In 1858, Phippens Directory of Rochester tells us that at that time the Governor at Fort Clarence was a Captain Manners, Chief Surgeon, Doctor Piper, and the Chaplain the Rev Robert Conway. At this period the cells at Fort Clarence could hold twenty-two prisoners and there was additional accommodation for another eighty-four prisoners.
Taylor's Directory of 1867 states that the Fort at this time had accommodation for about 150 prisoners and could take in 50 more. The staff during this period were Governor Major Hume Edwards, late 55th Regiment of Foot, Officer-in-Medical Charge, C Cowen, MD, who was Deputy Inspector General of Hospitals at that time. The Chaplain was still the Rev Robert Conway. The Schoolmaster and Director of Music was Mr John Denning. Mr Thomas Kenna was Chief Warder and had seventeen warders under him and the Infirmary Warder, Mr William Watling. The Clerk was a Mr John Chamen, and finally the Gatekeeper was a Mr James Carvey.
By 1879 the prison accommodation was down to twenty-two prisoners, the Governor, five warders and three other staff members.
During this period, when flogging was a common punishment, it was a common sight to see soldiers being marched up the Maidstone Road to Fort Clarence to be flogged. Afterwards they were marched back with their tunics merely buttoned around their throats and their sleeves hanging loose. Their sufferings were so great that they could not bear to put their arms in their sleeves.
In 1924, the archway across the Borstal Road was demolished, which at the time caused a great deal of controversy and prompted many questions and letters in the local press over whether the arch should be saved or whether it should come down in order that the road could be widened. At the time the Rev Wheatley of St Margaret's Church was the chief campaigner for the retention of the arch.
At the same time the old bridge across the ditch was removed and the rubble from the archway used to fill the gap created in the road.
The Fort ceased to be a Military Prison in the early 1930s and from then until the outbreak of World War II the Fort was occupied by the 166 City of Rochester Battery Royal Artillery TA A Company of this Battery manned the AA guns on Fort Borstal nearby, at that time the most modern of their kind in the world.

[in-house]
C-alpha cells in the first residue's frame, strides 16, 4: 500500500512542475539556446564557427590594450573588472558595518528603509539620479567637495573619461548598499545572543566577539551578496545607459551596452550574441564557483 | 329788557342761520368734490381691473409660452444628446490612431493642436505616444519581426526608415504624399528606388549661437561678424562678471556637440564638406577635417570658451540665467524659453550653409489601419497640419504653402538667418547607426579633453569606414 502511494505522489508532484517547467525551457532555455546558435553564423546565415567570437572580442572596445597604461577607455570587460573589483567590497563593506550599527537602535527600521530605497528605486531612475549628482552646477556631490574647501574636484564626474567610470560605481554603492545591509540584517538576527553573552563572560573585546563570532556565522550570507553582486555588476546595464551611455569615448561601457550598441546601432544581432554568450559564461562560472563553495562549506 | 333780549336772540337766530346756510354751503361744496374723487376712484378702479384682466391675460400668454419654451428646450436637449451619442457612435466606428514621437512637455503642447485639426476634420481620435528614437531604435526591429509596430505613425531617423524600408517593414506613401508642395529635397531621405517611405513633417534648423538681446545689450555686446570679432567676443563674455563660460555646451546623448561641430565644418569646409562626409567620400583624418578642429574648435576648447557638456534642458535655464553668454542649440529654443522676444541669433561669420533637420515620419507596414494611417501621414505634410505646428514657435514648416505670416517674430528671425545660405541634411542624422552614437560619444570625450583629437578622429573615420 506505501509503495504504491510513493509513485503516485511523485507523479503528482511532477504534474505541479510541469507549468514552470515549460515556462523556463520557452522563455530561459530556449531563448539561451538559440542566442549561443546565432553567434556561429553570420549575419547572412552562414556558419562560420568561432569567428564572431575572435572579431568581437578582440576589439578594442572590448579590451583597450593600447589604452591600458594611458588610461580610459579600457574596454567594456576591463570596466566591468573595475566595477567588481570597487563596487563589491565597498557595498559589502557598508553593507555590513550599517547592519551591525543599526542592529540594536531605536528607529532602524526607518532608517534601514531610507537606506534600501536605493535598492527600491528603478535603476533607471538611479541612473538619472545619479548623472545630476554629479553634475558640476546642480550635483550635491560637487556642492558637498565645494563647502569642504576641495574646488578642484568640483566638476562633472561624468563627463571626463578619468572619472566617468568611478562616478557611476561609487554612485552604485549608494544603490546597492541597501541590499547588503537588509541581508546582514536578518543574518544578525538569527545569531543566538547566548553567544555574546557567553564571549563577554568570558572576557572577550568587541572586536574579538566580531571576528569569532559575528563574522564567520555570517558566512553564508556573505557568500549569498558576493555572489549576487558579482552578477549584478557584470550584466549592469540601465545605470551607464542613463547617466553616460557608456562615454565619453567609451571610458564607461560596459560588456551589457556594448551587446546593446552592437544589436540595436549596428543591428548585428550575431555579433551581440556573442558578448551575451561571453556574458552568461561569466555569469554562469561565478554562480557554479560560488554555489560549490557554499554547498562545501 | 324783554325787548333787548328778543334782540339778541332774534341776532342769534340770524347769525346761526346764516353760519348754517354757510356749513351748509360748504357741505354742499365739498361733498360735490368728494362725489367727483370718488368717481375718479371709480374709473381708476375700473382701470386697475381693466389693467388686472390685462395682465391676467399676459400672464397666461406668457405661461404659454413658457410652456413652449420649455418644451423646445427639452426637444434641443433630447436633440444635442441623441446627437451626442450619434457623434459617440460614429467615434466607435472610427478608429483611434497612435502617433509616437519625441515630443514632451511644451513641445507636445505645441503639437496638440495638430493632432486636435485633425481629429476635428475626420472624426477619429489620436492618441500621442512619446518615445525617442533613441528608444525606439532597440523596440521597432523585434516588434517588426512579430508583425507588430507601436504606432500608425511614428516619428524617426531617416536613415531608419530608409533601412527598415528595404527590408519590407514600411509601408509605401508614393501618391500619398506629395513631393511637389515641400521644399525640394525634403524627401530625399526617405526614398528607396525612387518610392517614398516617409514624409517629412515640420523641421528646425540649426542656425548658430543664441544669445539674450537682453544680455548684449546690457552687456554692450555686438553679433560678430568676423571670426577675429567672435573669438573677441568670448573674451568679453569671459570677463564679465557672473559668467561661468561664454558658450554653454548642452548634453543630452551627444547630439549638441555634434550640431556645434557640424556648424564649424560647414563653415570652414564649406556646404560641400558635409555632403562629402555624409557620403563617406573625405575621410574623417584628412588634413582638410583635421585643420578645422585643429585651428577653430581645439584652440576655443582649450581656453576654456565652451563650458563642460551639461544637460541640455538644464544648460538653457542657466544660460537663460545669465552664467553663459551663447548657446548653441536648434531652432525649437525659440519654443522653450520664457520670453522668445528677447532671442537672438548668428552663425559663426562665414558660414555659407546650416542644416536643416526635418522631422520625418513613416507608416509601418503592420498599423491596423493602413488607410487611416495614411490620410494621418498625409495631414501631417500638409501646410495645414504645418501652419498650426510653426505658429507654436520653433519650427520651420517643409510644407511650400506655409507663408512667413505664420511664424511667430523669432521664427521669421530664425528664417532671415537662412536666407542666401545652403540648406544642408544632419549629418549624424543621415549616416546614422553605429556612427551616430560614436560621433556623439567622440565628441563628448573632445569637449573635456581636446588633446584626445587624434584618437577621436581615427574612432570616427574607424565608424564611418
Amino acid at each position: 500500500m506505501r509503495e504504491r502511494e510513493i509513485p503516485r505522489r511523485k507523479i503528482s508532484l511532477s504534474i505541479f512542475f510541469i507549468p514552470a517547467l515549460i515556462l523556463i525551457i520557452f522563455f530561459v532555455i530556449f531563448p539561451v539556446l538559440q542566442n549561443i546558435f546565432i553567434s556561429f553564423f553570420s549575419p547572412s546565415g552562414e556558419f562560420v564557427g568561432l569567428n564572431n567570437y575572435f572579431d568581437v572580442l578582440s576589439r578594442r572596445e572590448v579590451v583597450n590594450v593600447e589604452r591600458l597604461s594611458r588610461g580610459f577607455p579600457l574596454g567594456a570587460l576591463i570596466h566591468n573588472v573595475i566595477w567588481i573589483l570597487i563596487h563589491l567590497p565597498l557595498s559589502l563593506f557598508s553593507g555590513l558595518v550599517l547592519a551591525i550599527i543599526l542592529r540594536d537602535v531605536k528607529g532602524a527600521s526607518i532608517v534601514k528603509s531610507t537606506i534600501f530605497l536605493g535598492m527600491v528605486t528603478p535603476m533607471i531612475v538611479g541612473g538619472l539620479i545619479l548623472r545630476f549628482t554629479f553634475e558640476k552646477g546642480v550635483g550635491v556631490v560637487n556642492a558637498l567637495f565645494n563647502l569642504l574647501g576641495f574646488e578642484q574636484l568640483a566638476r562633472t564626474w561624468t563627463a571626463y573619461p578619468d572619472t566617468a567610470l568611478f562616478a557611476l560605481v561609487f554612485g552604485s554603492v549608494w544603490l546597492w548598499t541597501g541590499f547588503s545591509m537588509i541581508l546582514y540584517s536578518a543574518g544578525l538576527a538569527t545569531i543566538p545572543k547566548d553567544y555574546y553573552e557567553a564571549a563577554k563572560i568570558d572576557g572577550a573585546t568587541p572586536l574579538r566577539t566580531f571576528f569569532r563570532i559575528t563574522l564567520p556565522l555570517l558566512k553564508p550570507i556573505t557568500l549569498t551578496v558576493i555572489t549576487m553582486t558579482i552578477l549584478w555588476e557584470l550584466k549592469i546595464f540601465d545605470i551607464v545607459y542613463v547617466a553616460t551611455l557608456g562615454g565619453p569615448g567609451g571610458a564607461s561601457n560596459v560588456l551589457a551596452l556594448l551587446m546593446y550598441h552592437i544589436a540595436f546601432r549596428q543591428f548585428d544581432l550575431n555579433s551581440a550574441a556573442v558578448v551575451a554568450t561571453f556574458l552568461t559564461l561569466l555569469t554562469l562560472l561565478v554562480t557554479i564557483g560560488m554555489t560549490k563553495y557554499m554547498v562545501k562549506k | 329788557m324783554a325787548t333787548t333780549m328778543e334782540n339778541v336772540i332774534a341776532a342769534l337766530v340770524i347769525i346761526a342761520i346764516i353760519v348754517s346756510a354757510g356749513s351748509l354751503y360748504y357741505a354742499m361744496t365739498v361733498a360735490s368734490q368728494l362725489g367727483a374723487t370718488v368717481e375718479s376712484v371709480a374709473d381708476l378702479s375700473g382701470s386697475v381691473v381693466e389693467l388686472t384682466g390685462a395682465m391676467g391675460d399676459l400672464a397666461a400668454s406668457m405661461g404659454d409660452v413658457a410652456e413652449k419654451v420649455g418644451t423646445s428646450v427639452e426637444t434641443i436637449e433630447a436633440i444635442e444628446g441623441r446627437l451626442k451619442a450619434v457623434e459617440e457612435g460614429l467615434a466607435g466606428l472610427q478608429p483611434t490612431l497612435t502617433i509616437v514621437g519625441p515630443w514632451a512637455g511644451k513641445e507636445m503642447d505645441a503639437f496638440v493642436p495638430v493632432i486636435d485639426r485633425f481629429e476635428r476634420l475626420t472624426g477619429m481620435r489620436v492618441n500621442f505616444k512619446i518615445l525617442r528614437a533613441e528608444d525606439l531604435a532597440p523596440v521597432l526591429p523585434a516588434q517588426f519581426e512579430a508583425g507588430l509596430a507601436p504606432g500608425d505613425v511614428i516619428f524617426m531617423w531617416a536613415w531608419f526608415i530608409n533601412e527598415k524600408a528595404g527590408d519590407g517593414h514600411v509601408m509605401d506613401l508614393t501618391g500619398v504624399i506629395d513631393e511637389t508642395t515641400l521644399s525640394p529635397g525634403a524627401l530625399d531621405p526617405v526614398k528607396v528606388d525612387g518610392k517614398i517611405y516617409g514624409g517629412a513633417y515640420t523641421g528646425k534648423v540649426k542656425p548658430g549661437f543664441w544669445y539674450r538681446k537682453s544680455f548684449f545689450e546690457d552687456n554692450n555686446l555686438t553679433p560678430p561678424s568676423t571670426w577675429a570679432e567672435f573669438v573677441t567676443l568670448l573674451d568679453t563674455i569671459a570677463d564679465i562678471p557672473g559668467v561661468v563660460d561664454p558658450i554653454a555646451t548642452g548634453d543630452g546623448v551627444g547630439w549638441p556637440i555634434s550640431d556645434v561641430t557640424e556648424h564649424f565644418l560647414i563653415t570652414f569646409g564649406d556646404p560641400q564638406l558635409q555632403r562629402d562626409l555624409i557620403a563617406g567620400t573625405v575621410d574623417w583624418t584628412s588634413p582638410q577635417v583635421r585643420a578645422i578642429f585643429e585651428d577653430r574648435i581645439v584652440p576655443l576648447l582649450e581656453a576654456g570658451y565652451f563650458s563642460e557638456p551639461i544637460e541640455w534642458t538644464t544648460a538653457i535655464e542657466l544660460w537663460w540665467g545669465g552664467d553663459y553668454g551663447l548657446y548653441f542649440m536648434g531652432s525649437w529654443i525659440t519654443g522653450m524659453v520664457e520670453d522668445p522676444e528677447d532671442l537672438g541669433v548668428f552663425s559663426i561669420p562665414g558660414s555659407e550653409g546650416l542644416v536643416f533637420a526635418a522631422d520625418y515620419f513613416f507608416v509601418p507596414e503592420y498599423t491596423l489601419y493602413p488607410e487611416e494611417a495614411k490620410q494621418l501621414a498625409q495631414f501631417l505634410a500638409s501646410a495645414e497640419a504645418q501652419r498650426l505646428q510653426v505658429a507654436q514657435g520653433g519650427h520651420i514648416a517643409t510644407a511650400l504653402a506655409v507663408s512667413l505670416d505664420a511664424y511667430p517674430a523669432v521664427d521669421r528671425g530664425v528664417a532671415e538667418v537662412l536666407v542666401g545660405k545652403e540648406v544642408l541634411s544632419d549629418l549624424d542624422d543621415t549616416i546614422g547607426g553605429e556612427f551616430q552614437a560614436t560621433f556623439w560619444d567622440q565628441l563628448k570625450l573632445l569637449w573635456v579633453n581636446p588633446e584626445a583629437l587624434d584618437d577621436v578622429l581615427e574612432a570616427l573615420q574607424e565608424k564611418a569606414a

The Fort was not vacant for long, for with the formation of the Home Guard in 1940, 33 Battalion (Short Brothers) Kent Home Guard moved in under the command of Lt Col J M Prower, DSO. The Fort served as their HQ, training centre and stores until the disbandment of the Home Guard in December 1944. During that period several alterations were made to the old fort, namely the prison cell block was turned into an ammunition store and the chapel into a gymnasium. The Fort lay derelict for many years until the Post Office bought the site, except for Fort Clarence House, which remained in Army hands until 1974. Until that date is was used to house senior Army Officers. The Post Office bought the house and in 1975 applied to have the house demolished to provide extra storage facilities for their engineering works next door. Fortunately the bid failed owing to the fact that the house is a scheduled monument. The house now stands empty, its future undecided.
In 1965 the Post Office demolished much of the old fort to make way for their new engineering works. The buildings destroyed include the Maidstone Road Tower, prison cell block and the old chapel building.
All that remains today is the Fort Clarence Tower, the only one of its kind in existence today, Fort Clarence House and a small section of ditch that runs down to the back of the Esplanade factories. The tower was used until recently as a Post Office equipment store.